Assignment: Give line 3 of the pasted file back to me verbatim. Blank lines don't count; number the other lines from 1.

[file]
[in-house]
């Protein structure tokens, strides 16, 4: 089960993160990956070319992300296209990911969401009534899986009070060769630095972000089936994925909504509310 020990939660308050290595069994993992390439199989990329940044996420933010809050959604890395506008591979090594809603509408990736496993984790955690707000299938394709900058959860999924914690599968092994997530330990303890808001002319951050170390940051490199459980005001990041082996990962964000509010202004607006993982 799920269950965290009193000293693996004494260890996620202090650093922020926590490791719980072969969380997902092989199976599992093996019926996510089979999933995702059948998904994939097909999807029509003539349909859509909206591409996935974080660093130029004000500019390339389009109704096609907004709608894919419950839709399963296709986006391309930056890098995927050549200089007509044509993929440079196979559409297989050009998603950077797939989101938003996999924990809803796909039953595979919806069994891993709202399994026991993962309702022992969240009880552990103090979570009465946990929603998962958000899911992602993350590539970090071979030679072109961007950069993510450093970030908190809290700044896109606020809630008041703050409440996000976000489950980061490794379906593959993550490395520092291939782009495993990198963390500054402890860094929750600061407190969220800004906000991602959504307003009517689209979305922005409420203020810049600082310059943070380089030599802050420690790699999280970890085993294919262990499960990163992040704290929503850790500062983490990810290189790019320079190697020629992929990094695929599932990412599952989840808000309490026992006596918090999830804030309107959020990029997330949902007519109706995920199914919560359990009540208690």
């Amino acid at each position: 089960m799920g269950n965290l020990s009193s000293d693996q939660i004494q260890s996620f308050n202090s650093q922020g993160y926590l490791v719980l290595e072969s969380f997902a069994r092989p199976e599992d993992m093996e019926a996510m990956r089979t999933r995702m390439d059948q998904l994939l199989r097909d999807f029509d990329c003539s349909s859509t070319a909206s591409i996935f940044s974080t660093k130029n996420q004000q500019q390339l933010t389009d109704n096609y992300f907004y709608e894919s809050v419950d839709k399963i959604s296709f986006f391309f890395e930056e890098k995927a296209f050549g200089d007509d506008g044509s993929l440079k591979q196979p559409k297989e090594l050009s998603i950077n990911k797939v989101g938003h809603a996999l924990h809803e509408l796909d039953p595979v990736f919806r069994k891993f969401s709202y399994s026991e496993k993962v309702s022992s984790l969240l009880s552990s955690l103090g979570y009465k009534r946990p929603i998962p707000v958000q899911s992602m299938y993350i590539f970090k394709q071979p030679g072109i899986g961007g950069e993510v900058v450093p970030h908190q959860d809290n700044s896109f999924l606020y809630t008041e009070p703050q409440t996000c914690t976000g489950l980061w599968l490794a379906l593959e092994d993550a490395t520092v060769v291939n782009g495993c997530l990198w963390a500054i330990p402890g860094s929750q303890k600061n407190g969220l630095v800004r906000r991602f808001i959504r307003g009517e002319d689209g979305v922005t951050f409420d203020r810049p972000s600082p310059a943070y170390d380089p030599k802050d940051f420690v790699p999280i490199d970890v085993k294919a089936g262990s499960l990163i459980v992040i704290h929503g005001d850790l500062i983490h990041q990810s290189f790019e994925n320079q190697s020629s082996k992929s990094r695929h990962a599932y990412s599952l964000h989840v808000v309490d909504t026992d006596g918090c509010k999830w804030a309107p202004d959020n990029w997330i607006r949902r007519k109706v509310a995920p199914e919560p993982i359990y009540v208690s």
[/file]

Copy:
């Amino acid at each position: 089960m799920g269950n965290l020990s009193s000293d693996q939660i004494q260890s996620f308050n202090s650093q922020g993160y926590l490791v719980l290595e072969s969380f997902a069994r092989p199976e599992d993992m093996e019926a996510m990956r089979t999933r995702m390439d059948q998904l994939l199989r097909d999807f029509d990329c003539s349909s859509t070319a909206s591409i996935f940044s974080t660093k130029n996420q004000q500019q390339l933010t389009d109704n096609y992300f907004y709608e894919s809050v419950d839709k399963i959604s296709f986006f391309f890395e930056e890098k995927a296209f050549g200089d007509d506008g044509s993929l440079k591979q196979p559409k297989e090594l050009s998603i950077n990911k797939v989101g938003h809603a996999l924990h809803e509408l796909d039953p595979v990736f919806r069994k891993f969401s709202y399994s026991e496993k993962v309702s022992s984790l969240l009880s552990s955690l103090g979570y009465k009534r946990p929603i998962p707000v958000q899911s992602m299938y993350i590539f970090k394709q071979p030679g072109i899986g961007g950069e993510v900058v450093p970030h908190q959860d809290n700044s896109f999924l606020y809630t008041e009070p703050q409440t996000c914690t976000g489950l980061w599968l490794a379906l593959e092994d993550a490395t520092v060769v291939n782009g495993c997530l990198w963390a500054i330990p402890g860094s929750q303890k600061n407190g969220l630095v800004r906000r991602f808001i959504r307003g009517e002319d689209g979305v922005t951050f409420d203020r810049p972000s600082p310059a943070y170390d380089p030599k802050d940051f420690v790699p999280i490199d970890v085993k294919a089936g262990s499960l990163i459980v992040i704290h929503g005001d850790l500062i983490h990041q990810s290189f790019e994925n320079q190697s020629s082996k992929s990094r695929h990962a599932y990412s599952l964000h989840v808000v309490d909504t026992d006596g918090c509010k999830w804030a309107p202004d959020n990029w997330i607006r949902r007519k109706v509310a995920p199914e919560p993982i359990y009540v208690s």